Courses Taught at the Institute
CEP 101 – Cultural Engagement Practicum Communications: Speaking in Public
CEP 201 – Cultural Engagement Practicum Critical Disabilities Studies: Inclusive Programs
CEP 301 – Cultural Engagement Practicum Education: Early Childhood Pedagogy
Post-doctoral fellowship in Educational Psychology – Department of Psychology, University of Florence (Italy) – 2014
Ph. D. in Educational Psychology – Department of Psychology, University of Florence (Italy) – 2011
Specialization course in learning disorders – Department of Psychology, University of Florence (Italy) – 2008
Degree in Psychology at the Faculty of Psychology – University of Padua (Italy)- 2004
Licensed Psychologist, Italy |Roll of Psychologists in Tuscany nr. 5241 – 2009
-Bigozzi, L., Tarchi, C., Vagnoli, L., Valente, E. & Pinto, G. (2017). Reading fluency as a predictor of school outcomes across Grades 4-9. Frontiers in Psychology, Educational psychology. DOI: 10.3389/fpsyg.2017.00200.
-Tarchi, C. (2017). Comprehending expository texts: the role of cognitive and motivational factors. Reading Psychology, 38, 154-181. DOI: 10.1080/02702711.2016.1245229.
-Tarchi, C. & Surian, A. (2016). Developing cross-cultural awareness in higher education through the use of video-logs focusing on critical incidents. In A. Surian (Ed.), Open Spaces for Interactions and Learning Diversities (pp. 205-220). Rotterdam, NL: Sense Publisher.
-Tarchi, C. & Pinto, G. (2016). Reciprocal Teaching: Analysing Interactive Dynamics in the Co-construction of a Text’s Meaning. The Journal Educational Research, 109, 518-530. DOI: 10.1080/00220671.2014.992583.
-Pinto, G., Tarchi, C. & Bigozzi, L. (2016). Peer interaction does not always improve children’s mental state talk production in oral narratives. A study in six- to ten-year-old Italian children. Frontiers in Psychology. DOI: 10.3389/fpsyg.2016.01669
-Bigozzi L, Tarchi C, Pinto G (2016) Spelling across Tasks and Levels of Language in a Transparent Orthography. PLoS ONE 11(9): e0163033. doi:10.1371/journal.pone.0163033
-Pinto, G., Tarchi, C., Accorti Gamannossi, B., & Bigozzi, L. (2016). Mental state talk in children’s face-to-face and telephone narratives. Journal of Applied Developmental Psychology, 44, 21-27. DOI:10.1016/j.appdev.2016.02.004
-Bigozzi, L., Tarchi, C., Caudek, C., & Pinto, G. (2016). Predicting reading and spelling disorders: a 4-year prospective cohort study. Frontiers in Psychology, 7:337. DOI:10.3389/fpsyg.2016.00337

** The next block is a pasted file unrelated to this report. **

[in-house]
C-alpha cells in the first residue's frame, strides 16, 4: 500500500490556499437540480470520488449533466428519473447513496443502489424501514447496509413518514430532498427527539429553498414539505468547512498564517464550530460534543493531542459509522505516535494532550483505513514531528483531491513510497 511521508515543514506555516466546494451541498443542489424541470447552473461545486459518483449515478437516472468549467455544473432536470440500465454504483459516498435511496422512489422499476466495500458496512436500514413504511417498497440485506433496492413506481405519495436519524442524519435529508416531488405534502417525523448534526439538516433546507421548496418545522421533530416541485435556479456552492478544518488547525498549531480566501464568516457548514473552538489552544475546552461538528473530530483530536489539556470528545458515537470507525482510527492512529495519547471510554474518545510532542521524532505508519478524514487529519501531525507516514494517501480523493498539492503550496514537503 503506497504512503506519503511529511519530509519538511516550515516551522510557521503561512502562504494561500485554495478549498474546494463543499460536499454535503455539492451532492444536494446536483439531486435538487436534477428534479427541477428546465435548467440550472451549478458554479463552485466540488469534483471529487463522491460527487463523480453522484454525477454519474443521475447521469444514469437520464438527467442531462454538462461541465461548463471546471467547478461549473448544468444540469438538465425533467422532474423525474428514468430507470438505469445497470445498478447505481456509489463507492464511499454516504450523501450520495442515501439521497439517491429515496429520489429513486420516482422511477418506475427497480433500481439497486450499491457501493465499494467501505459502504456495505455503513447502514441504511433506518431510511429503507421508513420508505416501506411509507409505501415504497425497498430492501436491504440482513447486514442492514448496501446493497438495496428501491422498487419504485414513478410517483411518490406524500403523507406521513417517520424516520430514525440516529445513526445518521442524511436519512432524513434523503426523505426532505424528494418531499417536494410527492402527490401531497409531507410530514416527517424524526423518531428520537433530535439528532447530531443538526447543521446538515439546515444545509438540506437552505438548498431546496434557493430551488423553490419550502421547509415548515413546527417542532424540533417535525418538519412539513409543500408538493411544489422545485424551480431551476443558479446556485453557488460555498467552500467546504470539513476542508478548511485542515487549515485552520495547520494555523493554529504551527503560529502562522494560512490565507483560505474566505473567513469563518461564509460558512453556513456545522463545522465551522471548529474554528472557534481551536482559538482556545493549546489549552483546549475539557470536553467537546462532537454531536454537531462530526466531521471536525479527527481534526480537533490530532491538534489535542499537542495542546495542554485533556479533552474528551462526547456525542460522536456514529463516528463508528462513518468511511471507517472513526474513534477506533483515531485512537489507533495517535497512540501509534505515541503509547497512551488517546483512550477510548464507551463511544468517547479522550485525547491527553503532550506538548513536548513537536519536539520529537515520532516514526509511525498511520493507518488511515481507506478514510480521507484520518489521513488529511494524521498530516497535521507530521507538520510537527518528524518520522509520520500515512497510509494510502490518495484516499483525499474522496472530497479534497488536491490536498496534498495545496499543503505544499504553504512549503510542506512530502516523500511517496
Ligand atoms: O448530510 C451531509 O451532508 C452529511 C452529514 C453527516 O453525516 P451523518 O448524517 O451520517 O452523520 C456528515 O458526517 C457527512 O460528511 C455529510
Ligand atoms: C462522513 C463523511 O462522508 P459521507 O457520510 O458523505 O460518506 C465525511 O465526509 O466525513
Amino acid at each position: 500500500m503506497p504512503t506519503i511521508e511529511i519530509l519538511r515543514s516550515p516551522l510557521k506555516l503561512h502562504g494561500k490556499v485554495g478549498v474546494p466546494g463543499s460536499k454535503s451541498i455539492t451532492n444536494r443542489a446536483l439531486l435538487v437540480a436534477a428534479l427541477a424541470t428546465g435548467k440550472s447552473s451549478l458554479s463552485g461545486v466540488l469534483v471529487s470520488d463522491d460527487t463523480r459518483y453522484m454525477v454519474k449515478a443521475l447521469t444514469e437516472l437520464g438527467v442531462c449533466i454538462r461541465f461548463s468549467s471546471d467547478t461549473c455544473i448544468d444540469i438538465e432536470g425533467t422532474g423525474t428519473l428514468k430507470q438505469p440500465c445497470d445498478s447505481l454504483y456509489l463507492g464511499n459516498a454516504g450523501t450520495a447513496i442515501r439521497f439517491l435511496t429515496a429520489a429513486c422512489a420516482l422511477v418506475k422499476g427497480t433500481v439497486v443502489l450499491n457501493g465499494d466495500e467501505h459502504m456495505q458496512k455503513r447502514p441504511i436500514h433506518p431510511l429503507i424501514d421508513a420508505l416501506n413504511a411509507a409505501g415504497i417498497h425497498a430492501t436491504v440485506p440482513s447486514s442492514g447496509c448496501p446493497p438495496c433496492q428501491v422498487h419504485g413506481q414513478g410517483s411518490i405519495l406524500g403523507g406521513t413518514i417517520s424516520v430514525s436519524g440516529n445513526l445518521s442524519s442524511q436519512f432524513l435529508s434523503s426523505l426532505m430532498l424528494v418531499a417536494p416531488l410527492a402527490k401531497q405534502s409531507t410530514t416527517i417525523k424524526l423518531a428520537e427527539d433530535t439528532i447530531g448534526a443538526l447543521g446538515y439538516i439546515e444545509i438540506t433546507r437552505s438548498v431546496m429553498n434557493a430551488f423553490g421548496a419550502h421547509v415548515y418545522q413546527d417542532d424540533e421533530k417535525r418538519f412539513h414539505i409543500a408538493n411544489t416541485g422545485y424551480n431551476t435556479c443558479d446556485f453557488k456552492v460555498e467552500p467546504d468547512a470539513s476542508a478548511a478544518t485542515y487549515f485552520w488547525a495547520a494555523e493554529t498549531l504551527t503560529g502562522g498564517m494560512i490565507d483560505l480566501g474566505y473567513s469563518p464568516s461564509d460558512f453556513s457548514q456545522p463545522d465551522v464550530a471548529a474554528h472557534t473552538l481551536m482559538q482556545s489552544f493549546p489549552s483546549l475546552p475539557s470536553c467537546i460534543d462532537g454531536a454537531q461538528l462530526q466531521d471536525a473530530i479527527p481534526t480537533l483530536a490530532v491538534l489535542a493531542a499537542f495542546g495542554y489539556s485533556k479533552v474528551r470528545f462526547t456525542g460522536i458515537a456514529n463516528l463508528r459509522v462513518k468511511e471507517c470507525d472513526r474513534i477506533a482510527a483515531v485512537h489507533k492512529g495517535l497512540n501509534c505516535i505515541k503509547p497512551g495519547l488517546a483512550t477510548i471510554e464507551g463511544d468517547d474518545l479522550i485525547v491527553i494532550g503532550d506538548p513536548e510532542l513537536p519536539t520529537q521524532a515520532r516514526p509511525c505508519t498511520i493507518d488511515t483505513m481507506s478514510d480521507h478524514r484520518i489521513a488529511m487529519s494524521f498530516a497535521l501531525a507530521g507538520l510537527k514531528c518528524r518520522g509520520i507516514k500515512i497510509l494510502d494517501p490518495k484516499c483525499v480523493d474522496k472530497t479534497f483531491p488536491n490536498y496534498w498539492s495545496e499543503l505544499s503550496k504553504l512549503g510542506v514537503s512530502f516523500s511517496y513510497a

-Bigozzi, L., Tarchi, C., Pezzica, S. & Pinto, G. (2016). Evaluating the Predictive Impact of an Emergent Literacy Model on Dyslexia in Italian Children: A Four-Year Prospective Cohort Study. Journal of Learning Disabilities, 49, 51-64. DOI: 10.1177/0022219414522708
-Pinto, G., Tarchi, C., & Bigozzi, L. (2015). The relationship between oral and written narratives: A three-year longitudinal study of narrative cohesion, coherence, and structure. British Journal of Educational Psychology, 85,551-69. DOI:10.1111/bjep.12091
-Pinto, G., Bigozzi, L., Tarchi, C., Accorti Gamannossi, B. & Canneti, L. (2015). Cross-lag analysis of longitudinal associations between primary school students’ writing and reading skills. Reading and Writing, 28, 1233–1255. DOI: 10.1007/s11145-015-9569-9
-Tarchi, C. (2015). Fostering reading comprehension of expository texts through the activation of readers’ prior knowledge and inference-making skills. International Journal of Educational Research, 72, 80-88. DOI: 10.1016/j.ijer.2015.04.013
-Tarchi, C. & Pinto, G. (2015). Educational practices and peer-assisted learning: analyzing students’ interactive dynamics in a joint drawing task. Social Psychology of Education, 18, 393-409. DOI: 10.1007_s11218-014-9269-3.
-Bigozzi, L., Tarchi, C., Falsini, P. & Fiorentini, C. (2014). “Slow Science.” Building scientific concepts in physics in high school. International Journal of Science Education, 36, 22221-2242. DOI: 10.1080/09500693.2014.919425
-Tarchi, C. (2010). Reading comprehension of informative texts in secondary school: A focus on direct and indirect effects of reader’s prior knowledge. Learning and Individual Differences, 20, 415-420. DOI: 10.1016/j.lindif.2010.04.002.
My teaching philosophy is mainly characterized by a socio-constructivist approach, in which students actively construct meanings in collaboration with their peers. The classroom becomes community of practices, in which we are all engaged in the knowledge building work. Students are not just provided with classic theories, but they have the possibility to collectively explore and test their own hypotheses, and report their results to the classroom community, in order to advance the collective knowledge. Students learn in this way to innovate and create knowledge. My work, as a teacher is to create opportunities for deep and meaningful learning.
Most Rewarding Moments
When a student gains insight on him- or herself, on his/her own identity, through the study abroad semester.
“Through others, we become ourselves.” ― Lev S. Vygotskij